Happiness is a topic widely discussed yet few feel they have truly achieved. Most of us are struggling with pain and suffering that we choose not to share with others. We don’t want to be seen as “weak,” “dramatic,” or “sensitive.” So what do we do? We push the pain far down inside of us. We polish ourselves on the outside. We paint on happy faces and we tell everyone we’re doing fine. Maybe we are fine, temporarily. The problem with pain, though, is it finds a way out. Slowly, it starts seeping out of you in ways you won’t be able to predict. Maybe you snap at someone for no reason. Maybe you burst into tears when you can’t find your keys and you’re late for work. Maybe you start declining invitations from friends. Maybe your health starts declining or you find yourself exhausted most of the time. Regardless of how your pain chooses to manifest itself, trust that it will come pouring out of you like a raging river that cannot be contained.
You may think you can use positive thinking to make your pain go away. Positive thinking is certainly more productive than negative thinking but it will not cure you from emotional pain. Sometimes positive thinking can be used as a method to further mask pain. Maybe if you focus only on positive things, the negative will magically fade away. Maybe if you constantly tell yourself you should be happy, you’ll stop feeling sad. Wrong. You’re still avoiding your pain every time you feel a negative emotion yet convince yourself you shouldn’t be feeling it.
The only way to get through your pain is to face it. When you feel overwhelming sadness welling up inside of you, let it out. Cry as long or as much as you need. Don’t tell yourself to get over it and move on. Take however long you need to truly feel the pain and embrace it. The same goes for any other negative emotion. If it’s anger, accept that you feel angry. While you can’t physically become aggressive or out of control, you can practice voicing your anger instead of bottling it up inside. It’s uncomfortable to tell people when you’re upset with them but you must embrace the discomfort. Have the conversation. Some people may not respond well to it, but you’ve released yourself from carrying the burden of that pain.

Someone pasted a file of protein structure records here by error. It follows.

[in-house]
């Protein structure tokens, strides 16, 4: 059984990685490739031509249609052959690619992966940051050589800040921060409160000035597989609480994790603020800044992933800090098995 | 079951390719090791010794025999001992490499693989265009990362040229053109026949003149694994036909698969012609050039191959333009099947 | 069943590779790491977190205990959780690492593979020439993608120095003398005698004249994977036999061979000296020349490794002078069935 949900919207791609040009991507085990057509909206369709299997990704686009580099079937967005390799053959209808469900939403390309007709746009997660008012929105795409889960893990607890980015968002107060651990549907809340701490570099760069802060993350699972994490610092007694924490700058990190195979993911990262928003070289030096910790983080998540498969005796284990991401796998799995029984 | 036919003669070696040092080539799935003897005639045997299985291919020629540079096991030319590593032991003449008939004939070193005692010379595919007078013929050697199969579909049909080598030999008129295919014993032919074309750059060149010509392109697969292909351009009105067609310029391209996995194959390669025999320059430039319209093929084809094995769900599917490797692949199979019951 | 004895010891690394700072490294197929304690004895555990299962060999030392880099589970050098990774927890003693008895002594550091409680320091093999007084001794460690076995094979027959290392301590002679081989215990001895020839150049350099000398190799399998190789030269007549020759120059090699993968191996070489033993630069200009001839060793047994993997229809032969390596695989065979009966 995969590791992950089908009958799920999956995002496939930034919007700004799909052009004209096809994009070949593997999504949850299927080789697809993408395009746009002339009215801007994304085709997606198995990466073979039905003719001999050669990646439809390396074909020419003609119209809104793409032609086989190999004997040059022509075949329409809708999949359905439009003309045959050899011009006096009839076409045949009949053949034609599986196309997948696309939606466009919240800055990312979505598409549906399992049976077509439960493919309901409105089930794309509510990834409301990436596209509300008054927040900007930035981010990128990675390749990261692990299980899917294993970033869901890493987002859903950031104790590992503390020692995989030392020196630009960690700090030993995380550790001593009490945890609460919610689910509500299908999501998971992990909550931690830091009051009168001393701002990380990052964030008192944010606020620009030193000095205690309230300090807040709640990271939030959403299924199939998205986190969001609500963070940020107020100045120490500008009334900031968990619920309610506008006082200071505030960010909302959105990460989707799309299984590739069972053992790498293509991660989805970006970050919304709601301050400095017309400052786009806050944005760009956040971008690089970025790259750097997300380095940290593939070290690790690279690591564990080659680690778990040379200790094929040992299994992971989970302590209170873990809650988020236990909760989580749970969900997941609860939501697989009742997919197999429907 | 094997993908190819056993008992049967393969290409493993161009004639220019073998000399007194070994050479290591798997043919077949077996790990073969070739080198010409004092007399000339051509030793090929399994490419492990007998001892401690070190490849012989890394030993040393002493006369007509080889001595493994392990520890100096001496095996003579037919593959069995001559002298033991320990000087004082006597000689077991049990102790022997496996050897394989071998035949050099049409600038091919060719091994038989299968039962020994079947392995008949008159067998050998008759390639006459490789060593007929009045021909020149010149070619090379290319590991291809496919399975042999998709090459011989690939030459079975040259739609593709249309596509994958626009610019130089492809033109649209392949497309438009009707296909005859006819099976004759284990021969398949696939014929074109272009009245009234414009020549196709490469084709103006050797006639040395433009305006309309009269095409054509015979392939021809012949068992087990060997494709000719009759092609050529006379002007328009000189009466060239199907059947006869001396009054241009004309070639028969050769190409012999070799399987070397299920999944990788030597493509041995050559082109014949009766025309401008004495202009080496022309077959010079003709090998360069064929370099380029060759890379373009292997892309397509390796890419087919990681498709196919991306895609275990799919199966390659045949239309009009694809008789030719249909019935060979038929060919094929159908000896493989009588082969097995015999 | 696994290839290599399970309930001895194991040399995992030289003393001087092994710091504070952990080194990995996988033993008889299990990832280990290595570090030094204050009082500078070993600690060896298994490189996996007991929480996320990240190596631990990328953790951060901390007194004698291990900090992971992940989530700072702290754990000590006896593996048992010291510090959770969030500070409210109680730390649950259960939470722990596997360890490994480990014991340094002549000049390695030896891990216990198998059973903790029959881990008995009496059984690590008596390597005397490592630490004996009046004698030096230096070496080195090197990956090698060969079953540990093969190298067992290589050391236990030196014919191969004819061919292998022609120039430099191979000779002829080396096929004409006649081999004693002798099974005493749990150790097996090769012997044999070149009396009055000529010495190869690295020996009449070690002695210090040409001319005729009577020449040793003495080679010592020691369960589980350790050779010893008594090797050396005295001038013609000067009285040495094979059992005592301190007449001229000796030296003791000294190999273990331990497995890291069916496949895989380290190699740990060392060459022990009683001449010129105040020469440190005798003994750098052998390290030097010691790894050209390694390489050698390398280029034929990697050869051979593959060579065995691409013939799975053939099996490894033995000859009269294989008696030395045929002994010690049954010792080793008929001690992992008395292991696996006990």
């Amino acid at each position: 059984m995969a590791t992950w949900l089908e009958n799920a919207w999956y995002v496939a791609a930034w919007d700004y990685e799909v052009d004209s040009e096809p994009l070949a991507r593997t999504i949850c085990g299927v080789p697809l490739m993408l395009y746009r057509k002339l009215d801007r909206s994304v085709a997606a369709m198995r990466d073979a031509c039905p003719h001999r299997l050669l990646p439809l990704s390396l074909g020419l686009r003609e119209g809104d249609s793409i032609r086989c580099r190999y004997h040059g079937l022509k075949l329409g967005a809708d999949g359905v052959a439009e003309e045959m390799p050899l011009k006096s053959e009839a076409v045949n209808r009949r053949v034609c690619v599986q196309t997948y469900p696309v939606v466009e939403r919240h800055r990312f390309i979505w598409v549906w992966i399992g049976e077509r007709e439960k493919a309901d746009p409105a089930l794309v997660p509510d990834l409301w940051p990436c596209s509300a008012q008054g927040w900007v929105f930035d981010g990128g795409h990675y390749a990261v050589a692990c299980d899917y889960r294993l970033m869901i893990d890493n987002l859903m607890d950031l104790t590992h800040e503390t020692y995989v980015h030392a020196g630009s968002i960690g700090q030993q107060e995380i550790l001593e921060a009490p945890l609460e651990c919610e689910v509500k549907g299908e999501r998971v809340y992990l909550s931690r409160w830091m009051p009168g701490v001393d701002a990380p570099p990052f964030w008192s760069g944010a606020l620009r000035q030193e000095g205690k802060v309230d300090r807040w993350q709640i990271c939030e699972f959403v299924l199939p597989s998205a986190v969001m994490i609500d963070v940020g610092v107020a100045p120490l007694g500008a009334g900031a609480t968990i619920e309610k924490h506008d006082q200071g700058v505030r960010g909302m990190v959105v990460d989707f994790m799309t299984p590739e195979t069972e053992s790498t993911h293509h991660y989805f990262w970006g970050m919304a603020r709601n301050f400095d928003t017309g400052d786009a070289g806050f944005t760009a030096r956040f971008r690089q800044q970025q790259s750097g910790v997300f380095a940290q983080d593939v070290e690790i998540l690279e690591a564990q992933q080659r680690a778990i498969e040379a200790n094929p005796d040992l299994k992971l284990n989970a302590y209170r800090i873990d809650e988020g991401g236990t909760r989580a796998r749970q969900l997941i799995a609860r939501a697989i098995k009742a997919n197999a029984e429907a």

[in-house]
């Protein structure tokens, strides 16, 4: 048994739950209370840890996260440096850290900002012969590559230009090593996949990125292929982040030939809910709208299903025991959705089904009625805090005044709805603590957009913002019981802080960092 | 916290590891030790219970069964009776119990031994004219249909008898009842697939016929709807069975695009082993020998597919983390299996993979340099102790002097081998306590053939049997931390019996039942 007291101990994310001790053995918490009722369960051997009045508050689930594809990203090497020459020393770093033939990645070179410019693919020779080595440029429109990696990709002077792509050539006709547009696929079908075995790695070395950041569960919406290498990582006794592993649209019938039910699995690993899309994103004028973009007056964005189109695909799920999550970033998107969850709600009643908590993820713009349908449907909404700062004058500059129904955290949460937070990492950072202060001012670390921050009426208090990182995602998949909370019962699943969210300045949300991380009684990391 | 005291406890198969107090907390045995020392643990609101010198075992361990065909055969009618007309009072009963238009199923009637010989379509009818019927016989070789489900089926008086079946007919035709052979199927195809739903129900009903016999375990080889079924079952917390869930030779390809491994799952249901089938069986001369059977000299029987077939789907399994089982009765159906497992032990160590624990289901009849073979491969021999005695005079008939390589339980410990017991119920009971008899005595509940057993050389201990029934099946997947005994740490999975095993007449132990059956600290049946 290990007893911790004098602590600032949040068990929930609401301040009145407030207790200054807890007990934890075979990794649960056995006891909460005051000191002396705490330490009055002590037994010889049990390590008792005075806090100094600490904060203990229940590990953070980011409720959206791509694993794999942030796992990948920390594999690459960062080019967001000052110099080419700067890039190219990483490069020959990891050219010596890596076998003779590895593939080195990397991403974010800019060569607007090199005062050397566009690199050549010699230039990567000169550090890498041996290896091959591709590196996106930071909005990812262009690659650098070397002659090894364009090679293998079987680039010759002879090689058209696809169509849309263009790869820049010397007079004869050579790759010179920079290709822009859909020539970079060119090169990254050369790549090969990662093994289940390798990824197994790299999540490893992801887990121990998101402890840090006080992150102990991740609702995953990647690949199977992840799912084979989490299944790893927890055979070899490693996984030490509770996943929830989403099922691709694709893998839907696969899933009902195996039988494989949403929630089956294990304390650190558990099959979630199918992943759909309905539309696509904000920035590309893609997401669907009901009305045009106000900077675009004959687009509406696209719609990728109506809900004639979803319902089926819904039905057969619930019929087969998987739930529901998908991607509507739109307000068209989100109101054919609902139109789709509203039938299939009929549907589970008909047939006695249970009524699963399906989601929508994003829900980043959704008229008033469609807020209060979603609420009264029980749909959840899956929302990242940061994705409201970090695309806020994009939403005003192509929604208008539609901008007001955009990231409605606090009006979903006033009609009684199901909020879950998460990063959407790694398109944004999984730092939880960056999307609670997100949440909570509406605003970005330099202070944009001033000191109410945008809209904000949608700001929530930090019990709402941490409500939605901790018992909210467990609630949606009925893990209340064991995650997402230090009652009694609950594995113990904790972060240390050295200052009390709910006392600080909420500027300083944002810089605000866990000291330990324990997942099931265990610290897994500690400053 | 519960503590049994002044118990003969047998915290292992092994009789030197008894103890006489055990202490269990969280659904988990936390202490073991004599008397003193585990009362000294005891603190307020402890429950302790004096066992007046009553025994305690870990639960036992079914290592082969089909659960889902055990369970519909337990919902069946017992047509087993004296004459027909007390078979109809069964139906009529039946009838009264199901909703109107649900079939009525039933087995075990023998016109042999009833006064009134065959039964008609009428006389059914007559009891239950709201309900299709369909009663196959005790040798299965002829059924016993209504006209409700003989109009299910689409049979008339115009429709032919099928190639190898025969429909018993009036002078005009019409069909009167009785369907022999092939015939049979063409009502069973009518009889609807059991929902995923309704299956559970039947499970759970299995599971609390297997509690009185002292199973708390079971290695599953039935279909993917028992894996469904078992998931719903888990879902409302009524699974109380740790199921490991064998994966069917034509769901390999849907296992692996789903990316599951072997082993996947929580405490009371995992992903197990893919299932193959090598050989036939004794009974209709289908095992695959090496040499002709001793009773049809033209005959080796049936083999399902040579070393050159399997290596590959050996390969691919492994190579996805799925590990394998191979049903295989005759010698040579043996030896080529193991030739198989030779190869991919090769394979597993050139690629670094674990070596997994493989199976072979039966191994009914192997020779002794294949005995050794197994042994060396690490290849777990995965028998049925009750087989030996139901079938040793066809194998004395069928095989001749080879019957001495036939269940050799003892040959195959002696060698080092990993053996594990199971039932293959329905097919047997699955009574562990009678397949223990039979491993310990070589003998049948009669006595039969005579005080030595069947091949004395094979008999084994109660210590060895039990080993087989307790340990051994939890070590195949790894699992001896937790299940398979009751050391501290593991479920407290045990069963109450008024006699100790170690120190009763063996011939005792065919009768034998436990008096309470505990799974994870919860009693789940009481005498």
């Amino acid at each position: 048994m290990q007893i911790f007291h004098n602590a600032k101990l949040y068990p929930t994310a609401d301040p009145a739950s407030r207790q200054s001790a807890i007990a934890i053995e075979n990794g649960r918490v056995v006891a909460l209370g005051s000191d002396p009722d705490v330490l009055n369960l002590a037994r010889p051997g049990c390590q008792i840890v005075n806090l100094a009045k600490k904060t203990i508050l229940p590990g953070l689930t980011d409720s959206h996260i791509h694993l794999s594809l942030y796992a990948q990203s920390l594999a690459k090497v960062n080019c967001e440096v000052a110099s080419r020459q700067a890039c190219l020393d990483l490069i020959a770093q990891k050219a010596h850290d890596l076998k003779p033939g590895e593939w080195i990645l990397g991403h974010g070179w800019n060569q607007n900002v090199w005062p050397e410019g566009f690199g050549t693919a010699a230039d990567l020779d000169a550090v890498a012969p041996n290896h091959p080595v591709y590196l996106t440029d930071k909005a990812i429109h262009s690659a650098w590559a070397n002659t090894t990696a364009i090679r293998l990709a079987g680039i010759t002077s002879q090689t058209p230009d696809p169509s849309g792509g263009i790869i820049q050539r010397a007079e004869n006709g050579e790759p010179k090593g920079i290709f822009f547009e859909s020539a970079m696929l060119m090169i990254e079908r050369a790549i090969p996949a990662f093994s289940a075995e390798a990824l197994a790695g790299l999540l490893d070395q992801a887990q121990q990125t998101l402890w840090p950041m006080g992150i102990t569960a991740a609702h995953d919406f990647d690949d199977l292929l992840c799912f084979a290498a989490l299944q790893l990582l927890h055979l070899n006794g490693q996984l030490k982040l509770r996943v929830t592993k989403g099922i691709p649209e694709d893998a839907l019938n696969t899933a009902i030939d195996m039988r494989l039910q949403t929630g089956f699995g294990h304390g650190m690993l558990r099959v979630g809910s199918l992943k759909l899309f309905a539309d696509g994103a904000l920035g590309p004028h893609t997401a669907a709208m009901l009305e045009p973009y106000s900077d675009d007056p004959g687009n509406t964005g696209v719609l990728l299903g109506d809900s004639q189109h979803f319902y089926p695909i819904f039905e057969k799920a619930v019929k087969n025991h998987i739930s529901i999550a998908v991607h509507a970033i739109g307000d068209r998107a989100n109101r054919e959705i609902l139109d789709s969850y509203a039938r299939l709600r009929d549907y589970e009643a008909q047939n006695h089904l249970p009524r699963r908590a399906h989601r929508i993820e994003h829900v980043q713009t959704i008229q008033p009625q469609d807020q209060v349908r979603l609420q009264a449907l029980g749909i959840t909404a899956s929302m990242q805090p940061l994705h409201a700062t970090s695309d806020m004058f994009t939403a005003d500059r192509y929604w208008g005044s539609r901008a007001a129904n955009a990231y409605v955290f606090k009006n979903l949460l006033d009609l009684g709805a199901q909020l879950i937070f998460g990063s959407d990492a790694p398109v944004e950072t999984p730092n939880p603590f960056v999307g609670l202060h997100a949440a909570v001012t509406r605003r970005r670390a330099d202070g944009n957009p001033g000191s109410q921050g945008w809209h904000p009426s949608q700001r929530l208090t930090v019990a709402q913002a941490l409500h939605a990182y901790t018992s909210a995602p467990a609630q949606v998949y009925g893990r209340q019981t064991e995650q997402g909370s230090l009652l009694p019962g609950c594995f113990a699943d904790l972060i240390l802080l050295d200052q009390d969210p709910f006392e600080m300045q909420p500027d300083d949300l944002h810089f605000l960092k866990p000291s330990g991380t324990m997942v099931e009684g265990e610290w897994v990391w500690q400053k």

The quickest way to poison a relationship is to let pain fester inside of you instead of confronting it directly. Sometimes you may experience more pain at first in order to work through it. Trust the process. Pain has no timeline. Be gentle with yourself and remind yourself that it will get better.
You may grow tired of hearing clichés about suffering such as “time heals all” or “pain won’t last forever.” Those may or may not apply to your suffering. Sometimes, pain doesn’t go away. Sometimes facing our pain means learning to live with it. Some pains in this life don’t fade with time. It may feel as raw to you ten years from now as it does in this moment. While it may not go away completely, facing it will allow you to continue to grow through the pain. You will be stronger and wiser because of it. Avoiding your pain will only keep you stuck in an endless cycle of negativity and sadness.